Zombies, humans clash on campus

About 165 students have joined in the week-long, campus-wide game of tag.

First year Noah Jackson practices shooting his Nerf gun before the start of Humans vs. Zombies Monday night outside of Northrop Auditorium.

Anthony Kwan

First year Noah Jackson practices shooting his Nerf gun before the start of Humans vs. Zombies Monday night outside of Northrop Auditorium.

Raya Zimmerman

Eyes wide and clutching her weapon with tight fists, Amber Orcutt reluctantly agreed to step inside a campus building âÄî a safe zone for humans.
She said she saw a human fall prey to a zombie right in front of her, but she managed to escape.
âÄúIâÄôm terrified,âÄù she said. âÄúIt feels like life and death. I donâÄôt want to die.âÄù
OrcuttâÄôs story is similar to those of more than 100 other humans who dodged blood-thirsty âÄúzombiesâÄù at Monday nightâÄôs kickoff to the week-long on-campus game of Humans vs. Zombies tag.
Hosted by the Minnesota Association for Zombie Enthusiasts, the game began in the Northrop Mall area with six original zombies, or âÄúOZs,âÄù whose objective is to tag humans and turn them into zombies. Game rules require humans to wear a bright orange band around their arm and zombies to wear the band on their heads.
Humans vs. Zombies is a game of tag played on more than 200 college campuses worldwide, as well as military bases and high schools.
On Monday night, however, the zombies were disguised as humans, creating tension and paranoia among the ranks of âÄúunbittenâÄù students who sported tennis shoes and carried Nerf blasters âÄî the weapon used to stun zombies temporarily so the humans have a chance to flee.
John Madison, a freshman who brandished a large Nerf gun outside of Northrop Auditorium and still a human as of Monday night, said he didnâÄôt mind being âÄúreally, really paranoid for a week.âÄù
According to the rules, no breaks are allowed.
All players are required to register on the Humans vs. Zombies website. When zombies kill, they record their âÄúlast feeding timeâÄù by taking the ID number given to all players.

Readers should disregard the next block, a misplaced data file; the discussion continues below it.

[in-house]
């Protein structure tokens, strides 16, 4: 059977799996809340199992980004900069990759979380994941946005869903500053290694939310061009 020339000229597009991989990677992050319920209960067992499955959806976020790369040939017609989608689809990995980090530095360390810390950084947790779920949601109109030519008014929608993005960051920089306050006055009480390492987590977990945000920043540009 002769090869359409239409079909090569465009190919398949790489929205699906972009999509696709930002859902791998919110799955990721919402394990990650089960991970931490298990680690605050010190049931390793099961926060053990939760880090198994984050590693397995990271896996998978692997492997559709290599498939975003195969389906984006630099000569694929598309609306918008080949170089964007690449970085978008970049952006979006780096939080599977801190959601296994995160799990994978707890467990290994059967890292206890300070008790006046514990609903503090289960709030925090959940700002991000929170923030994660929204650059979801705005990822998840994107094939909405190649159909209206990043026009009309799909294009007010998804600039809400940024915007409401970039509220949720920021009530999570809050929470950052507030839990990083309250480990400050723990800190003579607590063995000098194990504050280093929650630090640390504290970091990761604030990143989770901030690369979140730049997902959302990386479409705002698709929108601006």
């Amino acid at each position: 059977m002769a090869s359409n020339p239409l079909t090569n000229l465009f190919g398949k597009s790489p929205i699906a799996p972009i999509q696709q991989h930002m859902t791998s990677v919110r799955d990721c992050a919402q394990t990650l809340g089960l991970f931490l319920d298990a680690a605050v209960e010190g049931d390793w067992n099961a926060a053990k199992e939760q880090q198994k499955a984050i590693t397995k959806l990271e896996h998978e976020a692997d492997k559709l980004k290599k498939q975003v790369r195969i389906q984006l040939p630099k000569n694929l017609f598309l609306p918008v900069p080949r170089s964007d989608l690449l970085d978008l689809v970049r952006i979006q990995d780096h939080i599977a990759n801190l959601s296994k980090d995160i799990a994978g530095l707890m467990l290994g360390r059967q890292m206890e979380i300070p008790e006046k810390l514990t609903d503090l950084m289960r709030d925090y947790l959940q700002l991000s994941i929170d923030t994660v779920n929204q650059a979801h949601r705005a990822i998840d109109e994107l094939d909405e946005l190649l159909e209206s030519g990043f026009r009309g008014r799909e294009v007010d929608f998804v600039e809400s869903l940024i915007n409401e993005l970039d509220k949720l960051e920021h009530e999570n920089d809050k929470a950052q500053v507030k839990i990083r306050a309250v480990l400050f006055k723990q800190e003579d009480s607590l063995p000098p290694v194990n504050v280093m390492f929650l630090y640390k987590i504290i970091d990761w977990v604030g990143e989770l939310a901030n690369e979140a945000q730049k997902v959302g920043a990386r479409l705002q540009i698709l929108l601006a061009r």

Within five seconds of the start of the game, a zombie abruptly tagged sophomore Winter Kucharski. She blamed her knee brace for the sudden âÄúbite.âÄù
âÄúI didnâÄôt think theyâÄôd attack the cripples,âÄù she complained.
Her spirits lifted, however, when she realized the advantage of her ACL injury.
âÄúIâÄôll be the unassuming slow girl,âÄù she said. âÄúIâÄôll be a real zombie just by the way I walk.âÄù
The game is played on the entire Twin Cities campus, although the insides of campus buildings are off limits, as are plant beds and bus stops. Participants are also prohibited from riding bikes.
Nicole and Michelle Riveros, twin sisters and seniors, were two OZs on Monday night.
Nobody would expect the âÄútwo tiny girlsâÄù to be zombies, they said. They said they plan to run between classes for the remainder of the week, searching for students who feel safe walking out of class.
If zombies are shot by a Nerf blaster, they are required to stand still for 10 minutes. Freshman Logan Sales idled in front of Northrop on Tuesday after a âÄústandoffâÄù with a human resulted in defeat for him.
He said prior to his temporary detainment, he tried to corner a human outside Tate Lab of Physics, but his prey escaped.
Last semester, no one stayed human, but anyone who manages to stay alive for the week wins bragging rights.
Minnesota Association for Zombie Enthusiasts Co-Chairman Patrick Hicks said he isnâÄôt afraid of real zombies, but he believes their existence is âÄúentirely possible.âÄù
He said the game attracts such a large crowd most notably because âÄúzombies are different than other movie monsters.
âÄúYou look at zombies, and thatâÄôs people coming to get you âÄî you might know some of them,âÄù he said. âÄúYou have to think about how you would react if all of a sudden someone you knew turned around and wanted to eat you.âÄù
As of press time, 129 players were still human.